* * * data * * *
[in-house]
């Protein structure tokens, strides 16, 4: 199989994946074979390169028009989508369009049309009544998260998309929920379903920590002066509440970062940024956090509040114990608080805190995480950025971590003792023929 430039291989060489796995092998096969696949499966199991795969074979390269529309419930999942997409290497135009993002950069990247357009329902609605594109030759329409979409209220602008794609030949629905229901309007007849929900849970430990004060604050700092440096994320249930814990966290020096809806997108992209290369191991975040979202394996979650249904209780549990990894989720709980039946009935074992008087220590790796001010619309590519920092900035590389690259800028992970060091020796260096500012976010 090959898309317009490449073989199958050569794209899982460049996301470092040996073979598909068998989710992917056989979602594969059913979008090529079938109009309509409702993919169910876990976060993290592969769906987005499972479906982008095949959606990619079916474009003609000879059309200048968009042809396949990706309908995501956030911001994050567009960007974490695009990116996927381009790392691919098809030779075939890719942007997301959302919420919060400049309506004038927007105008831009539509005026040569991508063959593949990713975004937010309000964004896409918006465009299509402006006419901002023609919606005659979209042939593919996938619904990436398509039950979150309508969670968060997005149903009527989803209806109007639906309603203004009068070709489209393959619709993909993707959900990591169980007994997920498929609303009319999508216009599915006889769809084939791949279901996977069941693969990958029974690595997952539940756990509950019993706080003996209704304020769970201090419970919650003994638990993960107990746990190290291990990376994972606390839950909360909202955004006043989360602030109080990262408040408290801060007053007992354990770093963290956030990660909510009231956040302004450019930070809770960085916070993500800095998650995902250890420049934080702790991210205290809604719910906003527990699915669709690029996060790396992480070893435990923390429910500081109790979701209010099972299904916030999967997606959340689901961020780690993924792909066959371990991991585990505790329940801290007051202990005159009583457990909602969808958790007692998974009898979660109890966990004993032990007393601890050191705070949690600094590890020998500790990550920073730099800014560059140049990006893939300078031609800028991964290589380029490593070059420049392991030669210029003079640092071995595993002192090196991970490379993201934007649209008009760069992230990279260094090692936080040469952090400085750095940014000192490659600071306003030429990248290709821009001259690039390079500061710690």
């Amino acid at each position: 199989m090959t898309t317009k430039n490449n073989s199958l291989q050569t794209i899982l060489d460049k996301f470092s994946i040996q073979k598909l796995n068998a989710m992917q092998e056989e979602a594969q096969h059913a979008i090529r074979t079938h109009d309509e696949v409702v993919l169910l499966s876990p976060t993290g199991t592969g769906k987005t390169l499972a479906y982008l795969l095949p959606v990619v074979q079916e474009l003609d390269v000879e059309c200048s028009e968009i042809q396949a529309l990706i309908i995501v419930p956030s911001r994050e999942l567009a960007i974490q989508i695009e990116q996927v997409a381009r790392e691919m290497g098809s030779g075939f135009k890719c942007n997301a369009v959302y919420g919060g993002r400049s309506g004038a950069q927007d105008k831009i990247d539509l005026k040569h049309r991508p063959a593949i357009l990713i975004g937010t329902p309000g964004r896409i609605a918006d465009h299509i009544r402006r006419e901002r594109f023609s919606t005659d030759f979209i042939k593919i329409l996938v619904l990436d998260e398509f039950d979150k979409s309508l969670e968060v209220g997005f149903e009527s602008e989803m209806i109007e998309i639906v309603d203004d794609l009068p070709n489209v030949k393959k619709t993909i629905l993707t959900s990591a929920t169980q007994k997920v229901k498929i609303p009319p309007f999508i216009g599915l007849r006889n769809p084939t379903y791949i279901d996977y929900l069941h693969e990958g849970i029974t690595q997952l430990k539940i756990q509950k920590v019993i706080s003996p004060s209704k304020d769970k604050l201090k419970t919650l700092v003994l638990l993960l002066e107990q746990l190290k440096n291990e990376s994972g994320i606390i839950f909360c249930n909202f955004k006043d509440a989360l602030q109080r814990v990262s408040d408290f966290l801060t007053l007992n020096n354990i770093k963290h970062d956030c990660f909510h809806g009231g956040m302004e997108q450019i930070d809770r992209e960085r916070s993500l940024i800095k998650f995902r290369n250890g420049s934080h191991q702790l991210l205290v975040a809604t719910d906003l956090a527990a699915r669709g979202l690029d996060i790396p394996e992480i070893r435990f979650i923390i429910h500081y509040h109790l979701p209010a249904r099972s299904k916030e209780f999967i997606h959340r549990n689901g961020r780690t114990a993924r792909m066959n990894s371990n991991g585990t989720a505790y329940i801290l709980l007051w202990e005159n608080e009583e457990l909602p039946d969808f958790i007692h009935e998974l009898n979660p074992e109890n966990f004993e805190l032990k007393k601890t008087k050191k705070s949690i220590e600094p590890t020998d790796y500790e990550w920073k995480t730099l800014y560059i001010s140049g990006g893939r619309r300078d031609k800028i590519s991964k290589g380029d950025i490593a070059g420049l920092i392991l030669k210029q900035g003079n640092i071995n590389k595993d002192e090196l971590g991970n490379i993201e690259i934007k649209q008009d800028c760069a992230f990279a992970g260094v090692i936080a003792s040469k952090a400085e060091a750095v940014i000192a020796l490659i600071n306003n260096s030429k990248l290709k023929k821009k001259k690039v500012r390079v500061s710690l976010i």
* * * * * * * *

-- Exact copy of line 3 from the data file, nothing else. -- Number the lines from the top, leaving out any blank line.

């Amino acid at each position: 199989m090959t898309t317009k430039n490449n073989s199958l291989q050569t794209i899982l060489d460049k996301f470092s994946i040996q073979k598909l796995n068998a989710m992917q092998e056989e979602a594969q096969h059913a979008i090529r074979t079938h109009d309509e696949v409702v993919l169910l499966s876990p976060t993290g199991t592969g769906k987005t390169l499972a479906y982008l795969l095949p959606v990619v074979q079916e474009l003609d390269v000879e059309c200048s028009e968009i042809q396949a529309l990706i309908i995501v419930p956030s911001r994050e999942l567009a960007i974490q989508i695009e990116q996927v997409a381009r790392e691919m290497g098809s030779g075939f135009k890719c942007n997301a369009v959302y919420g919060g993002r400049s309506g004038a950069q927007d105008k831009i990247d539509l005026k040569h049309r991508p063959a593949i357009l990713i975004g937010t329902p309000g964004r896409i609605a918006d465009h299509i009544r402006r006419e901002r594109f023609s919606t005659d030759f979209i042939k593919i329409l996938v619904l990436d998260e398509f039950d979150k979409s309508l969670e968060v209220g997005f149903e009527s602008e989803m209806i109007e998309i639906v309603d203004d794609l009068p070709n489209v030949k393959k619709t993909i629905l993707t959900s990591a929920t169980q007994k997920v229901k498929i609303p009319p309007f999508i216009g599915l007849r006889n769809p084939t379903y791949i279901d996977y929900l069941h693969e990958g849970i029974t690595q997952l430990k539940i756990q509950k920590v019993i706080s003996p004060s209704k304020d769970k604050l201090k419970t919650l700092v003994l638990l993960l002066e107990q746990l190290k440096n291990e990376s994972g994320i606390i839950f909360c249930n909202f955004k006043d509440a989360l602030q109080r814990v990262s408040d408290f966290l801060t007053l007992n020096n354990i770093k963290h970062d956030c990660f909510h809806g009231g956040m302004e997108q450019i930070d809770r992209e960085r916070s993500l940024i800095k998650f995902r290369n250890g420049s934080h191991q702790l991210l205290v975040a809604t719910d906003l956090a527990a699915r669709g979202l690029d996060i790396p394996e992480i070893r435990f979650i923390i429910h500081y509040h109790l979701p209010a249904r099972s299904k916030e209780f999967i997606h959340r549990n689901g961020r780690t114990a993924r792909m066959n990894s371990n991991g585990t989720a505790y329940i801290l709980l007051w202990e005159n608080e009583e457990l909602p039946d969808f958790i007692h009935e998974l009898n979660p074992e109890n966990f004993e805190l032990k007393k601890t008087k050191k705070s949690i220590e600094p590890t020998d790796y500790e990550w920073k995480t730099l800014y560059i001010s140049g990006g893939r619309r300078d031609k800028i590519s991964k290589g380029d950025i490593a070059g420049l920092i392991l030669k210029q900035g003079n640092i071995n590389k595993d002192e090196l971590g991970n490379i993201e690259i934007k649209q008009d800028c760069a992230f990279a992970g260094v090692i936080a003792s040469k952090a400085e060091a750095v940014i000192a020796l490659i600071n306003n260096s030429k990248l290709k023929k821009k001259k690039v500012r390079v500061s710690l976010i």